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Obama Ponders Best Timing for Syria Attack

  • Zlatica Hoke

President Barack Obama pauses while speaking at a ceremony in Washington, Aug. 28, 2013.

President Barack Obama pauses while speaking at a ceremony in Washington, Aug. 28, 2013.

Speculation is rife about the possible timing of U.S. air strikes on Syria, after President Barack Obama announced Wednesday that he is considering a military response to the Syrian army's alleged use of chemical weapons. The administration now has to decide on the best time to launch a strike.
Obama, focused on his goal of boosting the U.S. economy and reducing the national debt, has been reluctant to involve the U.S. military in Syria. But he also had pledged to act if Syrian President Bashar al-Assad crossed a "red line" by using banned weapons in the war against the opposition.
Political analyst Ilan Berman of the American Foreign Policy Council says there are reasons for immediate action, but also reasons for a delay. He said the Obama administration avoided letting the United States act on its own against the forces of Libyan leader Moammar Gadhafi in 2011.
"I think here, too, there is going to be a desire on the part of the Obama administration to make sure that it is not left to go it alone if it does move against Syria, to marshal support from the European states, in particular from the U.K. (Britain), France and Germany to make sure that if there is military action against Syria, it's not American, but it's allied action," Berman said.
Retired U.S. Air Force officer Sam Gardiner told Alhurra TV that coalition building efforts have stalled, but that the preparations for a strike are going on.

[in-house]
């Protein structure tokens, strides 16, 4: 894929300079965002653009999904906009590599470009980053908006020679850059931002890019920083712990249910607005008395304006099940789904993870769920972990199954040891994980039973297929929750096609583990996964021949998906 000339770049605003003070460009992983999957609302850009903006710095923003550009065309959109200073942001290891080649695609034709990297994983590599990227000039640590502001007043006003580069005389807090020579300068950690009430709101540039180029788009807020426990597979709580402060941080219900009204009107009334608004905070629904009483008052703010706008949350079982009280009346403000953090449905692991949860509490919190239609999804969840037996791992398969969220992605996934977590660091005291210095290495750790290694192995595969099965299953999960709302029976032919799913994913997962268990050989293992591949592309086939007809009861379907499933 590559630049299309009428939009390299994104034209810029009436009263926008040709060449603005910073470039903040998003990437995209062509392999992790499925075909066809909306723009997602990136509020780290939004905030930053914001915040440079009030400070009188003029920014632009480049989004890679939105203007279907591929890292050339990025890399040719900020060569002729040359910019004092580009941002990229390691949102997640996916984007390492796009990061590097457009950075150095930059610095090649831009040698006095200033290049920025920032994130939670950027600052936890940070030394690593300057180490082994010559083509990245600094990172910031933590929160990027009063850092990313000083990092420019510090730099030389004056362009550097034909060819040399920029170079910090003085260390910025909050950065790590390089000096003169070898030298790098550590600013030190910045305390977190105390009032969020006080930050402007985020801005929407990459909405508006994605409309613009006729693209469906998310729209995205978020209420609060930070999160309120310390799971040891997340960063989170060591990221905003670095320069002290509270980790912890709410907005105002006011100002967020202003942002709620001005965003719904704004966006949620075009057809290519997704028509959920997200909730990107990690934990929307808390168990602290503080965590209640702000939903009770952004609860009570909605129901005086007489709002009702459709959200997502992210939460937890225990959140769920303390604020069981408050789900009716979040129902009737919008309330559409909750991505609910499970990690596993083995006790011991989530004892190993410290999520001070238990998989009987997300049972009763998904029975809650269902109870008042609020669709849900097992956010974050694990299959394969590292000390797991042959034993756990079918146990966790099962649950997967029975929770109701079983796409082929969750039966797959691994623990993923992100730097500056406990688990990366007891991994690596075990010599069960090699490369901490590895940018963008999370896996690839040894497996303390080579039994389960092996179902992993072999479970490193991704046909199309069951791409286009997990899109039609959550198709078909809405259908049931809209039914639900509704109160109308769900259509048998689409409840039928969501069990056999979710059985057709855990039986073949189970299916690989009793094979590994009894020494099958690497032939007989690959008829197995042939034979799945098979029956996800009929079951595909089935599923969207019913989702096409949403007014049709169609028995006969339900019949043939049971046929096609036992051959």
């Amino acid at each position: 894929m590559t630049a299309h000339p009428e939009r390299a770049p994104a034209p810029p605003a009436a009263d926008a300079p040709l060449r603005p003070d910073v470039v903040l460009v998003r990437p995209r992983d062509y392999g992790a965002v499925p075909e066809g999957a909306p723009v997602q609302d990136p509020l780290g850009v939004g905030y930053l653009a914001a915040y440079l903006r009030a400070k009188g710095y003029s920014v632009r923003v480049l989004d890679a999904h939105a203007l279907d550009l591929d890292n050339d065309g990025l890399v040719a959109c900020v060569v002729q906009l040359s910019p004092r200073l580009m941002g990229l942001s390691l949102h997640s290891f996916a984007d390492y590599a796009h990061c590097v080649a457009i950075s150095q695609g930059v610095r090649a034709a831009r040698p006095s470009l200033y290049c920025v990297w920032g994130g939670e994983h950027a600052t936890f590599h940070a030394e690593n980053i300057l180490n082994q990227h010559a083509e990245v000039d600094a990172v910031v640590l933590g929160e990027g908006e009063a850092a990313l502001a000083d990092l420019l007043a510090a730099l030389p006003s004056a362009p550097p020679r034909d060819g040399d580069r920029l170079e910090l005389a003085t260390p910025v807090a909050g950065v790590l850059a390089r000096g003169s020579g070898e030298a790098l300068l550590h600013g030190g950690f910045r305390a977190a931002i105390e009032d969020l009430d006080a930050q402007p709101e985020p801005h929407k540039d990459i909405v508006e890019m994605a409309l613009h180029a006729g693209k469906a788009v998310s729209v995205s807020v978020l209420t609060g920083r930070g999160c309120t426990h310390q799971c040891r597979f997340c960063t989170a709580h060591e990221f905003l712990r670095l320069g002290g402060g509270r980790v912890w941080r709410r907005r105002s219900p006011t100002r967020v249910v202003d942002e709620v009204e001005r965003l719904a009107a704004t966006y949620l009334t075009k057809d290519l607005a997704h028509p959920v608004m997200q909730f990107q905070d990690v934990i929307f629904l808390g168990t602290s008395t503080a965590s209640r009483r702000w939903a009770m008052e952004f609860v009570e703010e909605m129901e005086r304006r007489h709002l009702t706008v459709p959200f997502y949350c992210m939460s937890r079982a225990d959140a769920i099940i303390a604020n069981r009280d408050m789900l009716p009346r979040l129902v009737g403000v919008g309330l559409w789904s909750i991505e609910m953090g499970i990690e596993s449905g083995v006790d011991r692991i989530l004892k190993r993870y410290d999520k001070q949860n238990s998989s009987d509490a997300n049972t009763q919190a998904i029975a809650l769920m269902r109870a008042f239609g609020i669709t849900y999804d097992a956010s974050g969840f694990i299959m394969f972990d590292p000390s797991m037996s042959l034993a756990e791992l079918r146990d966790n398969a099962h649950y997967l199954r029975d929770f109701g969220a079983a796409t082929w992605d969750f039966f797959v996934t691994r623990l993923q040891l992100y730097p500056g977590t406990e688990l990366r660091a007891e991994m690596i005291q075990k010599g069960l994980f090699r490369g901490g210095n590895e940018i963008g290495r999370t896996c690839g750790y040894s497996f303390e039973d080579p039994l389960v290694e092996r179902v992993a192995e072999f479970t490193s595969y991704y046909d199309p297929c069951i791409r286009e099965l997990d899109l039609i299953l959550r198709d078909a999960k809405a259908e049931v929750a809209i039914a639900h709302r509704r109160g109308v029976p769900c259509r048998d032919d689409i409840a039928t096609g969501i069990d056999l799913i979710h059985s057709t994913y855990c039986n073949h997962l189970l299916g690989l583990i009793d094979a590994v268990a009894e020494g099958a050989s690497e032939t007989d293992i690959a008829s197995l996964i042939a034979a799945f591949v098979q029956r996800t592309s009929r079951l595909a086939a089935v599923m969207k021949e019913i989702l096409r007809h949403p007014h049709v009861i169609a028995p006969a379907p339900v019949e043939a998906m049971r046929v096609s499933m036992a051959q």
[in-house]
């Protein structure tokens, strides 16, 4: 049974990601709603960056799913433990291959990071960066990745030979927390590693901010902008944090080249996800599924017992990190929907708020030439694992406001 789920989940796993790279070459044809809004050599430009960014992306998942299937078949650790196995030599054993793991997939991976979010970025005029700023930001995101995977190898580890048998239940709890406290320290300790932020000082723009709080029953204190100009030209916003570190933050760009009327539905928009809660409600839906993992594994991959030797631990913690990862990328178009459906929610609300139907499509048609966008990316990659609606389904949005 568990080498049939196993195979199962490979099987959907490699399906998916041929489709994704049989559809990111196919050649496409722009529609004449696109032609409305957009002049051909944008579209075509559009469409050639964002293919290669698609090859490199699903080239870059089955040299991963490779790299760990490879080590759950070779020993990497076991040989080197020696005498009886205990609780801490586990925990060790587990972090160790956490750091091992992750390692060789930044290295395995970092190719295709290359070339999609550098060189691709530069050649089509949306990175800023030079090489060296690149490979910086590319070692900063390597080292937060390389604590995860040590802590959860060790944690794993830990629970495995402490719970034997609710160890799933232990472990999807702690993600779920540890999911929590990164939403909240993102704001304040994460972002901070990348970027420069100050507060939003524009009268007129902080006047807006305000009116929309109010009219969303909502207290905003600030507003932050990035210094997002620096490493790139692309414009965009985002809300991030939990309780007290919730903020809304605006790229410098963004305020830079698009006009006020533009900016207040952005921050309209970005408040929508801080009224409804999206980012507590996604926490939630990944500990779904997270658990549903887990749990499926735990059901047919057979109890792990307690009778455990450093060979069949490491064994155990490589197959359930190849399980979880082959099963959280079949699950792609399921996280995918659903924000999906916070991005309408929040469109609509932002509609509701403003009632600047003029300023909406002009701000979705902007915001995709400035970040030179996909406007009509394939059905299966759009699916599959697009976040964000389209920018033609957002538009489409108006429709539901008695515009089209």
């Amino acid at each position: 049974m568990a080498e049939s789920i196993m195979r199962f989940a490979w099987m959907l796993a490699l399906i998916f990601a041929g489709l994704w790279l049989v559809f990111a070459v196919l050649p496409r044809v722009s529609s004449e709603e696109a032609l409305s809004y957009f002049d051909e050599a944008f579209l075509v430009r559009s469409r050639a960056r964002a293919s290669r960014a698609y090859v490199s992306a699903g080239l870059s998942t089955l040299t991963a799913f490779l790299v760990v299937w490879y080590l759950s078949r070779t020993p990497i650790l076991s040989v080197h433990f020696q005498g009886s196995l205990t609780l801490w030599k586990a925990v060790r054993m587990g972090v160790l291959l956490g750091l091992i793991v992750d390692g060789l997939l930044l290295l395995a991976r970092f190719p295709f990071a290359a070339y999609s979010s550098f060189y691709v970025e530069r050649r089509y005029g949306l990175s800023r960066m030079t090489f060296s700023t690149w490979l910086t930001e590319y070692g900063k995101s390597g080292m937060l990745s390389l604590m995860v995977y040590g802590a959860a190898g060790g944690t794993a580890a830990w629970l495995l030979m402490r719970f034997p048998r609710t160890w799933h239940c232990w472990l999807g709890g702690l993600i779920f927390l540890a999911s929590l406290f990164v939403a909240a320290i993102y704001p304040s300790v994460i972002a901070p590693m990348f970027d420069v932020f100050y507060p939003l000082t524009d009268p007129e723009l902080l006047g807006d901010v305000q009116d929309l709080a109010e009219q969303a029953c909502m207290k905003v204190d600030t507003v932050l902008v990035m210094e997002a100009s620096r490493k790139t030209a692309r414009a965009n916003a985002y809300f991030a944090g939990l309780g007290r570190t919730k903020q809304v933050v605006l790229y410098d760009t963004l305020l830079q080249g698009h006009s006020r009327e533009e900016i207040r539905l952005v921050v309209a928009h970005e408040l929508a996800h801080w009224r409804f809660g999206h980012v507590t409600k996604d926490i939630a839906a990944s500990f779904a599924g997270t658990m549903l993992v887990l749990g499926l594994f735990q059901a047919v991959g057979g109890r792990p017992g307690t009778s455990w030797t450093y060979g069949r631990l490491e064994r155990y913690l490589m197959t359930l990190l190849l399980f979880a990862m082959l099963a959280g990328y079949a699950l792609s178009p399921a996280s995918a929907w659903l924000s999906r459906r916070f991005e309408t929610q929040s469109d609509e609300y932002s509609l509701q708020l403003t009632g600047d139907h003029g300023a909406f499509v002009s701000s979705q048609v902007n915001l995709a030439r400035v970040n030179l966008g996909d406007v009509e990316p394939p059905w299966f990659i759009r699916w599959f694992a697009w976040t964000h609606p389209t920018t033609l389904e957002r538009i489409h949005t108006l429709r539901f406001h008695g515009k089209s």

"U.S. forces are in place ready to conduct a strike at any minute," he said. "The British have flown six fighter aircraft to Cyprus and they are in place. The only thing that is not in place is a coalition."
A U.N. investigation team has yet to publish a report on its findings from the field in Syria, but the Obama administration says it has concrete evidence that the Syrian government used the banned weapons. U.S. Defense Secretary Chuck Hagel also has said the military is ready to go into action at any moment.
To some observers, like Jeffrey White at the Washington Institute for Near East Policy, this means a U.S. military strike is imminent.
"It could come pretty quickly. It could be tonight," noted White. "There are some people who are talking about it - that it might be as early as tonight, but that doesn't allow for the U.N. inspectors to get out of the Damascus area, which is going to be the focal point probably for the attacks. So I am thinking [that it is going to happen] more likely over the weekend."
The United States said it is planning a surgical attack that is not aimed at changing the regime in Syria. According to President Obama, even a limited attack will send a message to the Assad government that it will be held accountable for breaking international laws.
Syrian President Assad said Thursday Damascus will retaliate for any foreign attack, sparking fear of a chemical weapons attack on Israel, Turkey, Jordan and others.

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